Moore – As a fund manager who is under scrutiny from my shareholders, effectively that scrutiny is being channelled through the directors, so I am being held to account. They meet me and we have very frank discussions about how the portfolio is being managed, about how the revenue account is set and to what extent reserves are rebuilding at the moment. Those conversations are only going to be positive for shareholders.

O’Brien – We’re under the same scrutiny: for reporting, for support – particularly around company secretarial services. The board of directors need to be convinced of our ability and integrity – certainly in a sales process, they have the final decision on which service provider is appointed. In my mind, when we are developing solutions and working through sales proposals within the investment trust community, it’s the board of directors who I have my mind on at all times. So, very similar in terms of the level of scrutiny that they provide, and rightly so because it’s the investors they’re protecting at the end of the day.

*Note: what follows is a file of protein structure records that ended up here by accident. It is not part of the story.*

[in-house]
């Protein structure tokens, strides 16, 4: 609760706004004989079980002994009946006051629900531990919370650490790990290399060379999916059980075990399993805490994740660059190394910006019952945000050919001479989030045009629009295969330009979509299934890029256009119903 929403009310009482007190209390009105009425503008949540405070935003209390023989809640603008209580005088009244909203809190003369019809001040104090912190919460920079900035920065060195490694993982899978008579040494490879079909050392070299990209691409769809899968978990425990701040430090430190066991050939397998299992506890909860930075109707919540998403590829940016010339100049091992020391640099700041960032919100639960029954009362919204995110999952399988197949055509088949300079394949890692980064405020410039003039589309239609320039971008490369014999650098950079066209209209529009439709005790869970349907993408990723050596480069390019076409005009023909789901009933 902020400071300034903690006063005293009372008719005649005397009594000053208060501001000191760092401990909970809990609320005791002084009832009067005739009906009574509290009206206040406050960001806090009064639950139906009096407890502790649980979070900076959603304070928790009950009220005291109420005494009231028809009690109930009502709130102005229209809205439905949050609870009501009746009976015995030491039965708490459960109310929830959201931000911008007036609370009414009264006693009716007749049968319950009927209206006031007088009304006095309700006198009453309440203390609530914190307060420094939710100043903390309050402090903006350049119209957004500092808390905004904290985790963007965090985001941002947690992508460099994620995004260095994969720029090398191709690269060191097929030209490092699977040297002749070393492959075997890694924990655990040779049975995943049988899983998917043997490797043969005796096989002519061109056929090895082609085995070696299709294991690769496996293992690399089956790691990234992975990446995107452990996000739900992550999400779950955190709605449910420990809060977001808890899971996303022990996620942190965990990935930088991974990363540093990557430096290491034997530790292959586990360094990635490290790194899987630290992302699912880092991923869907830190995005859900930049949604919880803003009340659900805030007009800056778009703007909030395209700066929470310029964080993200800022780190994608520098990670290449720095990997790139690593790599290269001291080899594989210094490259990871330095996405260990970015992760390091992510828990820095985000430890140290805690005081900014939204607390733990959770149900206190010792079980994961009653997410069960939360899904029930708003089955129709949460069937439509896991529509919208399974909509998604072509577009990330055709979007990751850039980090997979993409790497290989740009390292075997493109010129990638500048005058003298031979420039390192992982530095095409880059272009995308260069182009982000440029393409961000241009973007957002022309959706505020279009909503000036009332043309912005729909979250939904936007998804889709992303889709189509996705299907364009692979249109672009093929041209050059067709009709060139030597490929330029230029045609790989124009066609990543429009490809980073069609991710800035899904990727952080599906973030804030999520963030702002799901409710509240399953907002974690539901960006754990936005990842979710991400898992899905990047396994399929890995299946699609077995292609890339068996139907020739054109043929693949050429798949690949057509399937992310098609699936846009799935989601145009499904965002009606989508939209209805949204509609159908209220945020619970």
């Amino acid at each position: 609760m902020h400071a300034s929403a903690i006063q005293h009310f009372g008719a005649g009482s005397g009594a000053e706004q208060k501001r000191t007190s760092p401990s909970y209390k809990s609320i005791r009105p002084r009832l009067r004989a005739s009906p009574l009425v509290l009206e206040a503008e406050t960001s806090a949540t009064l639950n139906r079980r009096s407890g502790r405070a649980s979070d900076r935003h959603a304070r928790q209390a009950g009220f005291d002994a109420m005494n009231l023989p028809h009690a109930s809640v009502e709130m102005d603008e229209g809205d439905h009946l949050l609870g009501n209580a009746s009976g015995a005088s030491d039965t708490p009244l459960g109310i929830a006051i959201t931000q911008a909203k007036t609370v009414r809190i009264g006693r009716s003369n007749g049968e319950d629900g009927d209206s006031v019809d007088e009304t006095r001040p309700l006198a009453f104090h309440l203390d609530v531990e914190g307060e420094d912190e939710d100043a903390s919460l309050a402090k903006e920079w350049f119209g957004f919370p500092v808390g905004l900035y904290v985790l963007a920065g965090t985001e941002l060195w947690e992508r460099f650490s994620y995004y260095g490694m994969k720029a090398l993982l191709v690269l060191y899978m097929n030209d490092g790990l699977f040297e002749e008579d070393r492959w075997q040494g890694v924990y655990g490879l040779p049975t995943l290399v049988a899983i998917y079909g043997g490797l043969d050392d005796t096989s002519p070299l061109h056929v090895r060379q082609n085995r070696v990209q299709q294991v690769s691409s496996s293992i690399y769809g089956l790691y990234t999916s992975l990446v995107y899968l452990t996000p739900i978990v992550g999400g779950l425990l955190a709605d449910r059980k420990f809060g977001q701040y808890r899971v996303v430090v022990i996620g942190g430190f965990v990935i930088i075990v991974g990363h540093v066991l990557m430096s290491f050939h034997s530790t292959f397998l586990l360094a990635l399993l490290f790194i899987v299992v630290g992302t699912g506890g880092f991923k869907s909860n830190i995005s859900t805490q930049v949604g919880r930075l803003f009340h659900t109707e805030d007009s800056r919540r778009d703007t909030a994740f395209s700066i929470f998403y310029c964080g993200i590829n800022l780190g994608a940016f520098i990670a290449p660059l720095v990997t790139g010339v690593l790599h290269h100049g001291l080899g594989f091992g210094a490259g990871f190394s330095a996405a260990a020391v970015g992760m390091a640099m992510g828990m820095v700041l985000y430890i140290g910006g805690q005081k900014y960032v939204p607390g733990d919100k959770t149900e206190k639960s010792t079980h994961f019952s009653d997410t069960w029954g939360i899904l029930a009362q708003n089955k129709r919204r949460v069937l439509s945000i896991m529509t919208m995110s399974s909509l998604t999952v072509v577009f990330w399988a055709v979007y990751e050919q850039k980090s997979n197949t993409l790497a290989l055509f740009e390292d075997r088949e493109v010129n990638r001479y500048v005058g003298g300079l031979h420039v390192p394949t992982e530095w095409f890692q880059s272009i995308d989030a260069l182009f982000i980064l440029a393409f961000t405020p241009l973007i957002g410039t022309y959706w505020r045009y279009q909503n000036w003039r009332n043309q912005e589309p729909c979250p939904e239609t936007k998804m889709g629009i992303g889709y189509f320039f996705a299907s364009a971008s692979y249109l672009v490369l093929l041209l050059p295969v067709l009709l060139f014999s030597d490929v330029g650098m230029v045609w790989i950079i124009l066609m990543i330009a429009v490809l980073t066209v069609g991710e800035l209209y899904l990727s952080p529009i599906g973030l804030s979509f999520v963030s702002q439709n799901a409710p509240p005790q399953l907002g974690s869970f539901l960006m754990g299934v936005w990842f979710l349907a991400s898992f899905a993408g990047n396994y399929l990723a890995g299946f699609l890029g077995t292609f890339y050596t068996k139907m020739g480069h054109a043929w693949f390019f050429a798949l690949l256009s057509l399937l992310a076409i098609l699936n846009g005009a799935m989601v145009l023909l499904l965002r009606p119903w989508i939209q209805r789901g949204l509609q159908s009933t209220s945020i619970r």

Funds Europe – Another area boards are focusing on at the moment is ESG, which as we all know is becoming increasingly important.

Moore – It’s important to the board, and to shareholders. Obviously, we ensure that we provide plenty of detail to shareholders on what we’re doing. If you think about the different approaches to ESG, I think you can boil them down to two approaches. One is exclusionary where you say, ‘We are not investing in this type of sector for XYZ reasons,’ and those could be, for example, companies that manufacture ammunition or companies that are involved in tobacco, those sorts of sectors.

The other approach, which we use, is engagement with companies, because we think that these companies will still exist whether we own them or not. So, surely the optimal route for society, to make sure that those environmental and social aspirations are met as a society, is to make sure that we are voting with a great deal of conviction on those subjects which matter to our shareholders and to wider society, so that’s why we go for that approach.